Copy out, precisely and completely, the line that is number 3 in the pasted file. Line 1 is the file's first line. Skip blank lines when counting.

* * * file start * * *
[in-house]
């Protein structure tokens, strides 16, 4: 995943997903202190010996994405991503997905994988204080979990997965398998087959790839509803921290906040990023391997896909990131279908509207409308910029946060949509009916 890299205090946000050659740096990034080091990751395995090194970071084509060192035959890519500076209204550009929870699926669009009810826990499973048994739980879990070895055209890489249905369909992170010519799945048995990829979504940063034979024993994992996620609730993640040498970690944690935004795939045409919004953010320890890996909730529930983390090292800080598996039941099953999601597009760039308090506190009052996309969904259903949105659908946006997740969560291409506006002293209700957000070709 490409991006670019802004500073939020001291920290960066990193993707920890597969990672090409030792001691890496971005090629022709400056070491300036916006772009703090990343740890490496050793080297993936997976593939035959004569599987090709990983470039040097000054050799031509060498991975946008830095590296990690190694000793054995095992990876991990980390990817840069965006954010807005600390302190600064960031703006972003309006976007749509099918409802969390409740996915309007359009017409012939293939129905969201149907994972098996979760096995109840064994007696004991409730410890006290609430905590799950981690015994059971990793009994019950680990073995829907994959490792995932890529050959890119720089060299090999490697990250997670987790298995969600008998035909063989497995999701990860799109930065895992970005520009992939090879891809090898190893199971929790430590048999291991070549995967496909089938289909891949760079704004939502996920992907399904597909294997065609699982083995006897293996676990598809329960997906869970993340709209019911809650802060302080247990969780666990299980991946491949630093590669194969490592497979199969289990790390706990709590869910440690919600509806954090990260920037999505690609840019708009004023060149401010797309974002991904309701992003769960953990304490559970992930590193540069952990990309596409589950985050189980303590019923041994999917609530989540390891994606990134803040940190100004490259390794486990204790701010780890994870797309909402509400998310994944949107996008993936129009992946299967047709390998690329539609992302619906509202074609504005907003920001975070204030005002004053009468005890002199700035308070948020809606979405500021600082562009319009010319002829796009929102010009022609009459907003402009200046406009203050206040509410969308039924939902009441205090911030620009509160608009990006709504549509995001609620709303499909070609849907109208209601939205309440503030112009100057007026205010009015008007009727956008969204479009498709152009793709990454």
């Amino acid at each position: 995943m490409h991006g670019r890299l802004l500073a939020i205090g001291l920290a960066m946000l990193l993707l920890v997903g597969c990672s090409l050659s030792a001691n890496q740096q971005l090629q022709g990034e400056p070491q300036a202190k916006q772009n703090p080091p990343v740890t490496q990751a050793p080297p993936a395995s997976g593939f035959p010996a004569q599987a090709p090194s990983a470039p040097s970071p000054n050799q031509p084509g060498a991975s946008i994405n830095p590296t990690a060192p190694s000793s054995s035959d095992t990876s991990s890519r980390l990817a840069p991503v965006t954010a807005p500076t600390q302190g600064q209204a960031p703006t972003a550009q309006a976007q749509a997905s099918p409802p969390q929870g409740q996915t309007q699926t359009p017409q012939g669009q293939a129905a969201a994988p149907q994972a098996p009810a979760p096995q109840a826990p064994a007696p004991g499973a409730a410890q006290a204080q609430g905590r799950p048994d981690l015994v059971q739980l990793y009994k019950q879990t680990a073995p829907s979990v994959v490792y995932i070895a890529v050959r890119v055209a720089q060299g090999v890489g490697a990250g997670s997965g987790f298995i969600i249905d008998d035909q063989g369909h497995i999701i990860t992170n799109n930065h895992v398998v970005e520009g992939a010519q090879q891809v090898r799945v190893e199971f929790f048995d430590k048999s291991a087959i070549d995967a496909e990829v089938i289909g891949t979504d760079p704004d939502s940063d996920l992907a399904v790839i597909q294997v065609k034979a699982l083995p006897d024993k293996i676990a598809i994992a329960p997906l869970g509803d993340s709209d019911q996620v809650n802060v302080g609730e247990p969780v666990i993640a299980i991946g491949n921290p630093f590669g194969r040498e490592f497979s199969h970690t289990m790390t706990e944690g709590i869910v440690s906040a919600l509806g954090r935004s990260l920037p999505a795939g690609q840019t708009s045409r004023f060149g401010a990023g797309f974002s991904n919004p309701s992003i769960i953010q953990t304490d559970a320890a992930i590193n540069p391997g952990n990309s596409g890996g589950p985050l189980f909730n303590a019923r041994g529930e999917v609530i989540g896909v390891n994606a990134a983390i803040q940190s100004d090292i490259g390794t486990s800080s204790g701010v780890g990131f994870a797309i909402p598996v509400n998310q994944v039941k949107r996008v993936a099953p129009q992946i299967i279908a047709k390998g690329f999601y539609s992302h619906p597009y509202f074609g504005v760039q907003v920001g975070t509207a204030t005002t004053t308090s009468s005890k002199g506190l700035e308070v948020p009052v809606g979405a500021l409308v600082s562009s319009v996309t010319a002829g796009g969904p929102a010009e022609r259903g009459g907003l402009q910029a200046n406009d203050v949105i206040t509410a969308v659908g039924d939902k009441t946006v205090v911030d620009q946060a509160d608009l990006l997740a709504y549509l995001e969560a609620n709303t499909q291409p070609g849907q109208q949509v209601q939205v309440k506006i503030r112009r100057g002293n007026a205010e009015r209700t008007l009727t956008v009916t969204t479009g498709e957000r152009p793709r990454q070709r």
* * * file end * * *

């Amino acid at each position: 995943m490409h991006g670019r890299l802004l500073a939020i205090g001291l920290a960066m946000l990193l993707l920890v997903g597969c990672s090409l050659s030792a001691n890496q740096q971005l090629q022709g990034e400056p070491q300036a202190k916006q772009n703090p080091p990343v740890t490496q990751a050793p080297p993936a395995s997976g593939f035959p010996a004569q599987a090709p090194s990983a470039p040097s970071p000054n050799q031509p084509g060498a991975s946008i994405n830095p590296t990690a060192p190694s000793s054995s035959d095992t990876s991990s890519r980390l990817a840069p991503v965006t954010a807005p500076t600390q302190g600064q209204a960031p703006t972003a550009q309006a976007q749509a997905s099918p409802p969390q929870g409740q996915t309007q699926t359009p017409q012939g669009q293939a129905a969201a994988p149907q994972a098996p009810a979760p096995q109840a826990p064994a007696p004991g499973a409730a410890q006290a204080q609430g905590r799950p048994d981690l015994v059971q739980l990793y009994k019950q879990t680990a073995p829907s979990v994959v490792y995932i070895a890529v050959r890119v055209a720089q060299g090999v890489g490697a990250g997670s997965g987790f298995i969600i249905d008998d035909q063989g369909h497995i999701i990860t992170n799109n930065h895992v398998v970005e520009g992939a010519q090879q891809v090898r799945v190893e199971f929790f048995d430590k048999s291991a087959i070549d995967a496909e990829v089938i289909g891949t979504d760079p704004d939502s940063d996920l992907a399904v790839i597909q294997v065609k034979a699982l083995p006897d024993k293996i676990a598809i994992a329960p997906l869970g509803d993340s709209d019911q996620v809650n802060v302080g609730e247990p969780v666990i993640a299980i991946g491949n921290p630093f590669g194969r040498e490592f497979s199969h970690t289990m790390t706990e944690g709590i869910v440690s906040a919600l509806g954090r935004s990260l920037p999505a795939g690609q840019t708009s045409r004023f060149g401010a990023g797309f974002s991904n919004p309701s992003i769960i953010q953990t304490d559970a320890a992930i590193n540069p391997g952990n990309s596409g890996g589950p985050l189980f909730n303590a019923r041994g529930e999917v609530i989540g896909v390891n994606a990134a983390i803040q940190s100004d090292i490259g390794t486990s800080s204790g701010v780890g990131f994870a797309i909402p598996v509400n998310q994944v039941k949107r996008v993936a099953p129009q992946i299967i279908a047709k390998g690329f999601y539609s992302h619906p597009y509202f074609g504005v760039q907003v920001g975070t509207a204030t005002t004053t308090s009468s005890k002199g506190l700035e308070v948020p009052v809606g979405a500021l409308v600082s562009s319009v996309t010319a002829g796009g969904p929102a010009e022609r259903g009459g907003l402009q910029a200046n406009d203050v949105i206040t509410a969308v659908g039924d939902k009441t946006v205090v911030d620009q946060a509160d608009l990006l997740a709504y549509l995001e969560a609620n709303t499909q291409p070609g849907q109208q949509v209601q939205v309440k506006i503030r112009r100057g002293n007026a205010e009015r209700t008007l009727t956008v009916t969204t479009g498709e957000r152009p793709r990454q070709r």